As a worshipful fan wearing a red cape and tiara brandishes a large sign that says farewell, oprah, the queen of talk, the object of her devotion is across the street on her Chicago set chanting in triumph, "Twenty-five years, twenty-five years, twenty-five years!"
It's eight episodes prior to the finale of The Oprah Winfrey Show and all 315 audience members are supercharged, knowing it's their last chance to attend a taping. During ad breaks, Winfrey — her casual jeans and tee offset by a gold-spangled cardigan and shoes — grabs every opportunity to remind them of the extraordinary number of years the show that changed daytime TV has been on the air. In response, some laugh and clap, while others shed tears because their favorite program will soon be gone. "We love Oprah," says Janice Carlin of Indiana. "She has taught me to be a better person." Julie Adams from Norfolk, Nebraska, adds, "Oprah has inspired me in the way I handle my kids, the way I have friendships, the way I live my life."
And it's not a one-sided lovefest. "It's our audience I'll miss the most," Winfrey insists. "The people we've reached who have responded in kind and in kindness." And so, fittingly, the May 25 finale "is going to be about that deep connection between Oprah and the viewers," says executive producer Sheri Salata. "It's been an unbelievable feat to establish a relationship with millions of people. And she's done it."
That bond, for many of Oprah's viewers, can be a spiritual one. "Oprah is a powerful voice in their lives, not unlike a pastor," says Kathryn Lofton, author of Oprah: The Gospel of an Icon. "She believes her work is a mission, that she was meant to connect her life to theirs for the betterment of the world."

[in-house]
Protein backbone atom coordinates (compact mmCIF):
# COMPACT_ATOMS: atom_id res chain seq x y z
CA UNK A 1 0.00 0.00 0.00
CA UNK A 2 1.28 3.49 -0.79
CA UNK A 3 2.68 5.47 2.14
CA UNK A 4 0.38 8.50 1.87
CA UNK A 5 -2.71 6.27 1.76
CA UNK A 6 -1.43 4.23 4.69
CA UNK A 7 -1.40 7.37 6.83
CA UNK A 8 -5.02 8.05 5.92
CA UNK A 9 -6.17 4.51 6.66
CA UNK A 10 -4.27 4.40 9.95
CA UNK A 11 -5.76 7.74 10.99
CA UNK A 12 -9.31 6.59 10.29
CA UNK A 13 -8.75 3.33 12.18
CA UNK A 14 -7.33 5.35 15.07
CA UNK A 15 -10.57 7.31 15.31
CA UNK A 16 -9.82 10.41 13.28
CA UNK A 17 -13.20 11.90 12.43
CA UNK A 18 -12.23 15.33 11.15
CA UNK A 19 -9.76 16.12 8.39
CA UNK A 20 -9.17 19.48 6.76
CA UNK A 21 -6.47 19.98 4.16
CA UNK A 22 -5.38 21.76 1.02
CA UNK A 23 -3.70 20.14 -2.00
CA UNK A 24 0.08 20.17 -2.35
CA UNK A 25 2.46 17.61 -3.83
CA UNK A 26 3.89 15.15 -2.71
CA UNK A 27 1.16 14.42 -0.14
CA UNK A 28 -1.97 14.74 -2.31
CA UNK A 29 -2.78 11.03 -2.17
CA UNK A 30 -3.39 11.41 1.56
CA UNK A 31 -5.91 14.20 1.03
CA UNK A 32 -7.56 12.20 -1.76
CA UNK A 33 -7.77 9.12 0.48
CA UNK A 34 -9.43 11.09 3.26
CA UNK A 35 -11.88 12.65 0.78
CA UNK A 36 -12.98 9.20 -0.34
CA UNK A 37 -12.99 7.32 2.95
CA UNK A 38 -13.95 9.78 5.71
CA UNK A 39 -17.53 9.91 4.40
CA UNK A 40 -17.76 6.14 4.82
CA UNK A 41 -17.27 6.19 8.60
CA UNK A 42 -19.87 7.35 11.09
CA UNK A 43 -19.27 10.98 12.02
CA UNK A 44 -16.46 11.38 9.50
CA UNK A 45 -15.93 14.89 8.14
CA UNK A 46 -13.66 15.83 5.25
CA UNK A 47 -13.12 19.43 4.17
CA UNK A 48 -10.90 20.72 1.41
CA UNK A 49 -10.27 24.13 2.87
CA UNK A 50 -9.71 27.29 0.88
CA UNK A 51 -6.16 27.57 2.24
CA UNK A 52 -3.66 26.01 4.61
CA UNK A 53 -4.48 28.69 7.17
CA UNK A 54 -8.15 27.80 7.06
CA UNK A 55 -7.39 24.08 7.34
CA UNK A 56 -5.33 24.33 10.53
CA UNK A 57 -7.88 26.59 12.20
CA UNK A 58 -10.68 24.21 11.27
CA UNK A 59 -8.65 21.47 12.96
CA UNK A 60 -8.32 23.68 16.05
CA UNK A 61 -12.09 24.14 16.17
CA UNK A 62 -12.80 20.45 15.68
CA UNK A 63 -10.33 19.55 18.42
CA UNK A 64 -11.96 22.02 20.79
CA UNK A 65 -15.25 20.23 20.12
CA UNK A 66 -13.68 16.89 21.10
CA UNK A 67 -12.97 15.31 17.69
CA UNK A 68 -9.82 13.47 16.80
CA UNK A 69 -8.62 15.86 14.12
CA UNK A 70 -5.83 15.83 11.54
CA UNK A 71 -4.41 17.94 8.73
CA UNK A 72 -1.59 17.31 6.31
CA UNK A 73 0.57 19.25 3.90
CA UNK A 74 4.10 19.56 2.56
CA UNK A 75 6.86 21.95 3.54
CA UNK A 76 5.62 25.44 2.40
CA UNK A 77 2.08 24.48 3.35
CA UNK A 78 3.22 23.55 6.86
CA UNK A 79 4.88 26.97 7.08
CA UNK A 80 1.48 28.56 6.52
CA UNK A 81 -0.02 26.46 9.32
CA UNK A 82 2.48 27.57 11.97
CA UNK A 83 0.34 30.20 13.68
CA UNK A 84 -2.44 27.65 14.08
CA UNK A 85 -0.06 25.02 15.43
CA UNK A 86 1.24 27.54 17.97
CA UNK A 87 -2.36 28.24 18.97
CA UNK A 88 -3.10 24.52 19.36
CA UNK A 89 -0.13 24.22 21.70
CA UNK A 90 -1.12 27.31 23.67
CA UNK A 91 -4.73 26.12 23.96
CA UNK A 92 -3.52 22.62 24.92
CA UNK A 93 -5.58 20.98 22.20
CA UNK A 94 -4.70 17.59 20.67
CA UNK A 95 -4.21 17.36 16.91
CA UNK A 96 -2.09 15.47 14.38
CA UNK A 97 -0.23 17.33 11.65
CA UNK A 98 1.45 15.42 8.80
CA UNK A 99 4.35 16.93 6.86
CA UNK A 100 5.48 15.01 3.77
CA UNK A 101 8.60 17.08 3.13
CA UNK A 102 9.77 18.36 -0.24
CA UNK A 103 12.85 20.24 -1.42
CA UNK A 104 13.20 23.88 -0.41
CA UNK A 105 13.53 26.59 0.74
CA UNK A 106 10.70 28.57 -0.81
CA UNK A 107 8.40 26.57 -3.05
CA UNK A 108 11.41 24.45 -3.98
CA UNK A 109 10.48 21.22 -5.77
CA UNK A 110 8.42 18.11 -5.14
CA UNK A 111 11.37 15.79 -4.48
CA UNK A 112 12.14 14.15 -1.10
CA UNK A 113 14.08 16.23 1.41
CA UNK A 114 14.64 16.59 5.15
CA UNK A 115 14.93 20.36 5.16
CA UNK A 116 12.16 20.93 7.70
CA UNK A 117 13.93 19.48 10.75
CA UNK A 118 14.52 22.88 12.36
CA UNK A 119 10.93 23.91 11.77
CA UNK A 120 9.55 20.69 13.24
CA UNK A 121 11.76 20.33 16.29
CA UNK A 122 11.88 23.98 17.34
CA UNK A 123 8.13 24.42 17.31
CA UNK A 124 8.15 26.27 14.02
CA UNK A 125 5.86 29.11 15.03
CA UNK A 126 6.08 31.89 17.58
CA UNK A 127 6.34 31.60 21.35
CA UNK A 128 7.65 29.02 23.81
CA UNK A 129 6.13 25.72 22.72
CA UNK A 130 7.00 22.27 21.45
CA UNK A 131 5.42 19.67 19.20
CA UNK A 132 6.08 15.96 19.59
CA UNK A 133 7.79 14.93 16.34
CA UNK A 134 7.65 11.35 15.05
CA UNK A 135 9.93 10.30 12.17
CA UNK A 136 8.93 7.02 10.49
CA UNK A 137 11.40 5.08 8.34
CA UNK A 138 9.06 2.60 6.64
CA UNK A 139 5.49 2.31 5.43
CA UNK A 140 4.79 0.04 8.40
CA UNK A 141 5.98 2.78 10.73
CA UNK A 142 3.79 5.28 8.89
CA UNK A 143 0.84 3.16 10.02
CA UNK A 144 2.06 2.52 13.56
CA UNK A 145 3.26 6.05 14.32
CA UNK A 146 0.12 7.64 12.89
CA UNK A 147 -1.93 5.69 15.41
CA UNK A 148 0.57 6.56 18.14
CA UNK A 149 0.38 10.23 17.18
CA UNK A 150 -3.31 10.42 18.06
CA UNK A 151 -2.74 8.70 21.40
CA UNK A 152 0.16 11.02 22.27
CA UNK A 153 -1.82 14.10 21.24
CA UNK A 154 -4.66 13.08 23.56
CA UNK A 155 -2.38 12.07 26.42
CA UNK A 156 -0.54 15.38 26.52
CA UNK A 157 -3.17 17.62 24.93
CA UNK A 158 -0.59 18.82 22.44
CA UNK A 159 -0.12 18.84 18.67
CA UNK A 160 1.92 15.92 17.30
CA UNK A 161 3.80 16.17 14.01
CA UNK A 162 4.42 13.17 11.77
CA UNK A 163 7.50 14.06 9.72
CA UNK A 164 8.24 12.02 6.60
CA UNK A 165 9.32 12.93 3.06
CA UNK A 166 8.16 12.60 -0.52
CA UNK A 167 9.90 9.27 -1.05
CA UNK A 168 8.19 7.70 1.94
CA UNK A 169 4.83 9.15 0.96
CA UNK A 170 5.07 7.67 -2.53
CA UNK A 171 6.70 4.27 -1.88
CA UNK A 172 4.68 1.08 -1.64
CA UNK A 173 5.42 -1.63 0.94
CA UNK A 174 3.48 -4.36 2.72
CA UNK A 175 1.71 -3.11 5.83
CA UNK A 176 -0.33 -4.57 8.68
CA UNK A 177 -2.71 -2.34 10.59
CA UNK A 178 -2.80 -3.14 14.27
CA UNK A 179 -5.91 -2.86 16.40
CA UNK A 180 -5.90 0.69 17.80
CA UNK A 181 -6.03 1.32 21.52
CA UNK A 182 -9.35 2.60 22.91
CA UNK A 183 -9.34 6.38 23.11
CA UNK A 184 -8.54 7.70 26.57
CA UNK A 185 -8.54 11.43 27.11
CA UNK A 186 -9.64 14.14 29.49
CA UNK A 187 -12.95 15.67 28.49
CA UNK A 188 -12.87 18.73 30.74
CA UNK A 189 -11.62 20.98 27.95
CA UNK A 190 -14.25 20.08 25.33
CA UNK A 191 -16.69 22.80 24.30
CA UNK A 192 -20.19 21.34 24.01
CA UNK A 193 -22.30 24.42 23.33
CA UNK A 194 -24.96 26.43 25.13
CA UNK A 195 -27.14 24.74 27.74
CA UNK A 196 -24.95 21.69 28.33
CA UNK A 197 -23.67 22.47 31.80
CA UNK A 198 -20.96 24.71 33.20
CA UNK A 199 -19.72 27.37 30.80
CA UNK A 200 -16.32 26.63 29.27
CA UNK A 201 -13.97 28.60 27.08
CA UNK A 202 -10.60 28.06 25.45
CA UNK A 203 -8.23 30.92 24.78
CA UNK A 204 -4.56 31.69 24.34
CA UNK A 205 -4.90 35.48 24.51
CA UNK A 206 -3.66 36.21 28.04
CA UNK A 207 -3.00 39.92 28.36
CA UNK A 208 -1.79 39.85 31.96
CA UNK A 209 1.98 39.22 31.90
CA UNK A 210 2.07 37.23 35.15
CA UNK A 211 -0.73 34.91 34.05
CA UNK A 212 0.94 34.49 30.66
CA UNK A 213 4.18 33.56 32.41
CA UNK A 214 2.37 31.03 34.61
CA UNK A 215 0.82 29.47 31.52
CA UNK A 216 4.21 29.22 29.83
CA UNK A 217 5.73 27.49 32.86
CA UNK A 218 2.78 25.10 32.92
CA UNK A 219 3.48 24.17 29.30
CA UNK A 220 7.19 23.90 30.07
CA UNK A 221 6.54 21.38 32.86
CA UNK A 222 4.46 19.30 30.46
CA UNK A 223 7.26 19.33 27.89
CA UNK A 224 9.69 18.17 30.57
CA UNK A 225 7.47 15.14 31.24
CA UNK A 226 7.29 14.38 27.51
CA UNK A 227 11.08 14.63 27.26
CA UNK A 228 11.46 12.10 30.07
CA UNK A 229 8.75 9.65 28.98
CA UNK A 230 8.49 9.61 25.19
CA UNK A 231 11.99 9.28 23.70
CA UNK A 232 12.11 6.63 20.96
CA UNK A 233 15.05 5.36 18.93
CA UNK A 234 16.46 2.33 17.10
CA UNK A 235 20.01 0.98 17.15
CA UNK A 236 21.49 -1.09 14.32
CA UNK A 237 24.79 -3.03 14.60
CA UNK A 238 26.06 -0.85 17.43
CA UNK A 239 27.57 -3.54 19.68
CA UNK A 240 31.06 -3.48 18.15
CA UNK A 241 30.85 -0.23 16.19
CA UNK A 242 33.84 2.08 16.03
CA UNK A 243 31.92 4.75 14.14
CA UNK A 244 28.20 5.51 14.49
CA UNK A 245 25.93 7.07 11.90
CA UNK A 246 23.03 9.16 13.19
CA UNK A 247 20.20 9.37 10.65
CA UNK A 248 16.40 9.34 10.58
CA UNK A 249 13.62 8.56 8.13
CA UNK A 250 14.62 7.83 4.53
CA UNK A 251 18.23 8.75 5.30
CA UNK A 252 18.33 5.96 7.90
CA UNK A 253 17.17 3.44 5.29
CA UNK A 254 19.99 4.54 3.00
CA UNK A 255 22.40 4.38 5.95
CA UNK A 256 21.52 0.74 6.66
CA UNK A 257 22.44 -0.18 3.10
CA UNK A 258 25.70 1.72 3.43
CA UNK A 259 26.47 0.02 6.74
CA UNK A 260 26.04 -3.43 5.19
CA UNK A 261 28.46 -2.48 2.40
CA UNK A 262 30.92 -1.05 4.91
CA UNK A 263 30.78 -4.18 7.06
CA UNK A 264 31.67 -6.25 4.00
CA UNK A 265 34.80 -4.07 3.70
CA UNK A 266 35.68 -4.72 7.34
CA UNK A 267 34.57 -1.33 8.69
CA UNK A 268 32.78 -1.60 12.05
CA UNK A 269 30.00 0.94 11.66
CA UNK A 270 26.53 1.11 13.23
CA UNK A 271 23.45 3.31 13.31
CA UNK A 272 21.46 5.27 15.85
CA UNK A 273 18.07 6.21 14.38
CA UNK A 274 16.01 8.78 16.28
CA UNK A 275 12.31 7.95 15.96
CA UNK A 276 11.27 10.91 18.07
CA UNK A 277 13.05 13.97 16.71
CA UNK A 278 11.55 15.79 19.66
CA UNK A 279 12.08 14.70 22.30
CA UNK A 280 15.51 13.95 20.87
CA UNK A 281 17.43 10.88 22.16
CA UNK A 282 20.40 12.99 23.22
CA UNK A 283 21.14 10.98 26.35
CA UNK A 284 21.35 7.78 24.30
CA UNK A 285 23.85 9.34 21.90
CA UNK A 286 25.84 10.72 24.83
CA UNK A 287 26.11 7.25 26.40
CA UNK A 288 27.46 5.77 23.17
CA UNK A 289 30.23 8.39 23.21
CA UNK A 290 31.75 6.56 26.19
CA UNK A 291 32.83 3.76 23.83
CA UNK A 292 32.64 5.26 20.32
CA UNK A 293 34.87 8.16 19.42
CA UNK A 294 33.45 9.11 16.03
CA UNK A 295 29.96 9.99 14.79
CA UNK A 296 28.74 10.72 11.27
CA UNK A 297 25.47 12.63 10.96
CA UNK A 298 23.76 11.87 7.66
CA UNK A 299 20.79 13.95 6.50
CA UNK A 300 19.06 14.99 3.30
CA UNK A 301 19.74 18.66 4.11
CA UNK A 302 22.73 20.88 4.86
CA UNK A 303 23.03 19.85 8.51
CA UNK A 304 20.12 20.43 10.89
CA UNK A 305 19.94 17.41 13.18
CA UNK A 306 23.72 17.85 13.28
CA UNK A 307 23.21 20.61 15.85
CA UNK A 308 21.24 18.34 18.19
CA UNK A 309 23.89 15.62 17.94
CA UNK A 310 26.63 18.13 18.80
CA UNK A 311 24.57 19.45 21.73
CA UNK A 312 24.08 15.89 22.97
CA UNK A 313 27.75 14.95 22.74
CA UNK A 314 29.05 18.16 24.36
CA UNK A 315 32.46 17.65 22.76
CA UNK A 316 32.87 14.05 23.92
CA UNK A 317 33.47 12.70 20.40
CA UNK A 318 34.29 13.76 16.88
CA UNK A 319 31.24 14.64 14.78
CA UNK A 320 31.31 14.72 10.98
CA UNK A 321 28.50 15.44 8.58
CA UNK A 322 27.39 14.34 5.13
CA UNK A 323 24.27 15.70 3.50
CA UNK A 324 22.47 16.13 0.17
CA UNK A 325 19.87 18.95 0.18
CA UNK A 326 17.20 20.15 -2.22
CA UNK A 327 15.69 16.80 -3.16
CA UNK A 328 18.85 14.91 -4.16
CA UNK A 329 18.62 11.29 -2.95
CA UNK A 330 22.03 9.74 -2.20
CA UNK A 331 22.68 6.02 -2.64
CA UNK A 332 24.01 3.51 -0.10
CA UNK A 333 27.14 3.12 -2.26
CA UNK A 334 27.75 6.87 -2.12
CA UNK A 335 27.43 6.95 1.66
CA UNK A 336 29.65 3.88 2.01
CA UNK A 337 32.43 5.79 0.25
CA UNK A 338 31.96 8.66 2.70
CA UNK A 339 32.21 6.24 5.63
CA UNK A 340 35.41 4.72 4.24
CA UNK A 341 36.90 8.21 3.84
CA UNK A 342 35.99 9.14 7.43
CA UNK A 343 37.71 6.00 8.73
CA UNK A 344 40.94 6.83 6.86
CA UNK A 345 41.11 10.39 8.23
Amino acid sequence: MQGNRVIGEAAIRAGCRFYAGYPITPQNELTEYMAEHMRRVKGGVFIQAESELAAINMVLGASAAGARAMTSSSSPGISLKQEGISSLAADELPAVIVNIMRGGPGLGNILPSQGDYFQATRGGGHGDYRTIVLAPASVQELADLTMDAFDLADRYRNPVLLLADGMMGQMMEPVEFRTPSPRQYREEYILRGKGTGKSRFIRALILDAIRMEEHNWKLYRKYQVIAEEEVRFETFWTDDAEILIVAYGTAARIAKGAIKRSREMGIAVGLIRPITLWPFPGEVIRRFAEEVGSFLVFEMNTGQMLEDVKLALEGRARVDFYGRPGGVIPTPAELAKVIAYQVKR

Still, Oprah likes to have a good time. (Those road trips with Gayle! The mind-blowing giveaways!) And we'll see that side of her in full force during a two-part special airing May 23 and 24. Taped at Chicago's United Center in front of 20,000 fans, "Surprise Oprah! A Farewell Spectacular" will feature a galaxy of celebrities.
"Oprah had killed the possibility of a prime-time special," says Salata. "She said, 'We are not going to sit there and do Oprah, Oprah, Oprah, you're so fabulous.' But the end of the season was screaming for some sort of celebration. I thought she would be more comfortable not being a part of it, not knowing who's being asked or what we're doing, even though she doesn't like surprises. My most compelling argument was that it would be about what the show has meant in viewers' lives for 25 years. She said she'd pray on it, and then she agreed."
Several weeks before they tape, Winfrey is pretending to be angry about the surprise shows. "I started to go into a room the other day and I saw people were doing something," she says. "And I was told, 'You can't come in!' I said, 'This is my studio and I can go anywhere I want, so clean up your stuff and get out,'" she recalls with a smile, knowing full well they were working on the United Center extravaganza.
Although tears may eventually come, for now it's not difficult for Winfrey to smile as the end of her beloved series approaches. "I understand that everybody else is feeling bittersweet," she says. "I'm feeling sweet, sweet, sweet. You know why? Because when you've done something as well as you know how to do it, there's no bitterness, no regrets."
For more about Oprah Winfrey's last show, including the future of her new cable channel OWN, pick up this week's issue of TV Guide Magazine, on newsstands Thursday, May 19!